Why do my LED's dim and voltage drop when flashing at high speed?

Hello community, this is my first time here so i apologize if i do anything incorrectly. Any and all help is greatly appreciated.

Firstly when it comes to Arduino and electronics in general there is still a lot i don't understand but the projects i work on i try my best to learn as much as i can on my own. That being said, i have hit a wall of sorts and don't understand what exactly is happening.

GOAL: My ultimate goal is to power multiple home made LED strips that will stay lit for a full 24 hours running off of as small a battery that i can use. Eventually it will be used to light up plants i'll be growing indoors. I understand it would be a lot easier to just buy led lamps, plug it in and call it a day but i enjoy solving problems too much to do that :p

Parts: Arduino UNO 2k resistors (x8) S8050 NPN transistors (x4) 3.3v 20mA SMD 3528 white LED (x20) DC-DC Step-down Constant Current Regulator Module

What i'm trying to do: I currently have 20 LED's set up in a strip i made and wired together in groups of five. For the time being i'm using a laptop power supply that puts out 19.5v at 3.6 amps. That is being pushed through the current regulator to put out a steady 16v at 20mA. At 16v and 20mA i can power 5 LED at a time in series but that's not enough to power the eventual 80 LED strips that will be used. The conclusion that i came to in the end was, I didn't need to power them all at the same time. I could keep the output the same but switch from LED group to LED group really fast to the point they all seemed to be on at the same time so only one group of 5 LED is ever powered on at a time. This way i get the most light usage possible from the least amount of power possible(again my goal is to make this all use as little power as possible).

My problem: MY current set up, if it's not clear from the pictures, has positive power coming from the regulator into all the positive wires at the same time then through the LED strips and back out into a transistors Collector. The Arduino outputs a 5v signal through two 2k resistors(all i have for now) into the transistors base. The Emitter is then connected to ground and the circuit is complete. This set up works great at slow blinking speeds or constant on for a single set at a time. When i start blinking the sets faster to the point they all look to be on solid(a "delay(5);" for my eyes) i notice that all the LED's are dimmer. I don't have a scope just yet, i only just ordered one tonight. The best i can do is use a DMM. Using this when i read the voltage at one of the LED groups i measure around 10v when flashing quickly. I thought at first this was due to the DMM not reading it fast enough because it's switching on/off and settling at that voltage but then realized that wouldn't make sense because then the LED's wouldn't be dim. When fully on i measure 15.8v at a group and obviously those LED's are brighter.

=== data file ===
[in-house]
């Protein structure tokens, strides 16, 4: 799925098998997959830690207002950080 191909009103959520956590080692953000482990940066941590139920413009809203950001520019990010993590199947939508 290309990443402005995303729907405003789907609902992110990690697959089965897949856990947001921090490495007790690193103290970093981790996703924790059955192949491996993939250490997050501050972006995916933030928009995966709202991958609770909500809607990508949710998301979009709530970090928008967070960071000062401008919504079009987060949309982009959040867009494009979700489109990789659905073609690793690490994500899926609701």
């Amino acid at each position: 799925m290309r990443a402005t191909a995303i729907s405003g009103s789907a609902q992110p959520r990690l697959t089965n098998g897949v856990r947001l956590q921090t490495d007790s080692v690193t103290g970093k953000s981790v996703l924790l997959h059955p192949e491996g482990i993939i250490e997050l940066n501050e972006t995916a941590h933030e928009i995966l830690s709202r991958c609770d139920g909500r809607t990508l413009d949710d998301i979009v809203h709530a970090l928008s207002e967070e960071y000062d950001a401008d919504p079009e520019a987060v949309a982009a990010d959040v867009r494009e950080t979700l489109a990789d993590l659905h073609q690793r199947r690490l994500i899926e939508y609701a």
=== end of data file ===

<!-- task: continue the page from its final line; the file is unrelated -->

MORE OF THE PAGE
My Thoughts: I read somewhere that LED's have a certain amount of time they need in order to reach full brightness and that switching them on/off too fast they can't reach full brightness. This makes sense for now until i get my scope and see what voltage is really coming out of the transistor.

Another thought i had was maybe The transistor was having problems because its rated for a max voltage of 20v through Collector-Emitter and i was close to that limit so i substituted those for "2N4401" transistors with a higher max of 40v but got the exact same results.